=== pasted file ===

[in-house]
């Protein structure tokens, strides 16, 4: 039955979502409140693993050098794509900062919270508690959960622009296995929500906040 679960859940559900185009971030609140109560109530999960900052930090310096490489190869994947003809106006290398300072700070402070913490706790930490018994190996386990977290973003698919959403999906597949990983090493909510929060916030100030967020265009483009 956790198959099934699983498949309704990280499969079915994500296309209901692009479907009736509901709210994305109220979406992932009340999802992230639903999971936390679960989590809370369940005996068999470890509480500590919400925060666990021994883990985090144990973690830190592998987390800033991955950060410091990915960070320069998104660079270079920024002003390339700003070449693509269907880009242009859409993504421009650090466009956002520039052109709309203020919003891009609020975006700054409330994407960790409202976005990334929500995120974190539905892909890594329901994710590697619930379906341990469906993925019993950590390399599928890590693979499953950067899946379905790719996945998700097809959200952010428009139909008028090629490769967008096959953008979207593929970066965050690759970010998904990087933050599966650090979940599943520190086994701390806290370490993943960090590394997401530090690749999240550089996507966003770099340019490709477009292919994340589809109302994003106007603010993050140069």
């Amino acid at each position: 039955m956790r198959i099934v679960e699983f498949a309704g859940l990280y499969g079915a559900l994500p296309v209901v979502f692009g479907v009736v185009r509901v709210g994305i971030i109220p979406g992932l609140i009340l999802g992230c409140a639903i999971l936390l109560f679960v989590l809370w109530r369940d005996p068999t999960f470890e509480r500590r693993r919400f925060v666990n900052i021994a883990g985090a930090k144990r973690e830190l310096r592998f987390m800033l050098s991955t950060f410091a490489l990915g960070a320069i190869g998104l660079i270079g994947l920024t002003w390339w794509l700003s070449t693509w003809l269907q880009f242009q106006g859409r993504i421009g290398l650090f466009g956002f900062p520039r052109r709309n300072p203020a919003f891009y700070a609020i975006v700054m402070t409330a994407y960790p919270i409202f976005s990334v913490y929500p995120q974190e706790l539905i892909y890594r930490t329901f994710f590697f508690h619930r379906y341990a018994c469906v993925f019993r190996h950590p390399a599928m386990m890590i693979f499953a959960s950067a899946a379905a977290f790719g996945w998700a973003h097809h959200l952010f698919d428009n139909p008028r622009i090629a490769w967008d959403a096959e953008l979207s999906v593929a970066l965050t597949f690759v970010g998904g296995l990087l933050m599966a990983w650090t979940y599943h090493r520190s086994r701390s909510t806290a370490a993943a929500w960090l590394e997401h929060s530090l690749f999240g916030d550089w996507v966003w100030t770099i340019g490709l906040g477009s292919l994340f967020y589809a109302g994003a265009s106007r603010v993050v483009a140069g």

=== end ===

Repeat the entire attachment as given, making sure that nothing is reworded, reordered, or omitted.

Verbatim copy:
[in-house]
């Protein structure tokens, strides 16, 4: 039955979502409140693993050098794509900062919270508690959960622009296995929500906040 679960859940559900185009971030609140109560109530999960900052930090310096490489190869994947003809106006290398300072700070402070913490706790930490018994190996386990977290973003698919959403999906597949990983090493909510929060916030100030967020265009483009 956790198959099934699983498949309704990280499969079915994500296309209901692009479907009736509901709210994305109220979406992932009340999802992230639903999971936390679960989590809370369940005996068999470890509480500590919400925060666990021994883990985090144990973690830190592998987390800033991955950060410091990915960070320069998104660079270079920024002003390339700003070449693509269907880009242009859409993504421009650090466009956002520039052109709309203020919003891009609020975006700054409330994407960790409202976005990334929500995120974190539905892909890594329901994710590697619930379906341990469906993925019993950590390399599928890590693979499953950067899946379905790719996945998700097809959200952010428009139909008028090629490769967008096959953008979207593929970066965050690759970010998904990087933050599966650090979940599943520190086994701390806290370490993943960090590394997401530090690749999240550089996507966003770099340019490709477009292919994340589809109302994003106007603010993050140069």
């Amino acid at each position: 039955m956790r198959i099934v679960e699983f498949a309704g859940l990280y499969g079915a559900l994500p296309v209901v979502f692009g479907v009736v185009r509901v709210g994305i971030i109220p979406g992932l609140i009340l999802g992230c409140a639903i999971l936390l109560f679960v989590l809370w109530r369940d005996p068999t999960f470890e509480r500590r693993r919400f925060v666990n900052i021994a883990g985090a930090k144990r973690e830190l310096r592998f987390m800033l050098s991955t950060f410091a490489l990915g960070a320069i190869g998104l660079i270079g994947l920024t002003w390339w794509l700003s070449t693509w003809l269907q880009f242009q106006g859409r993504i421009g290398l650090f466009g956002f900062p520039r052109r709309n300072p203020a919003f891009y700070a609020i975006v700054m402070t409330a994407y960790p919270i409202f976005s990334v913490y929500p995120q974190e706790l539905i892909y890594r930490t329901f994710f590697f508690h619930r379906y341990a018994c469906v993925f019993r190996h950590p390399a599928m386990m890590i693979f499953a959960s950067a899946a379905a977290f790719g996945w998700a973003h097809h959200l952010f698919d428009n139909p008028r622009i090629a490769w967008d959403a096959e953008l979207s999906v593929a970066l965050t597949f690759v970010g998904g296995l990087l933050m599966a990983w650090t979940y599943h090493r520190s086994r701390s909510t806290a370490a993943a929500w960090l590394e997401h929060s530090l690749f999240g916030d550089w996507v966003w100030t770099i340019g490709l906040g477009s292919l994340f967020y589809a109302g994003a265009s106007r603010v993050v483009a140069g």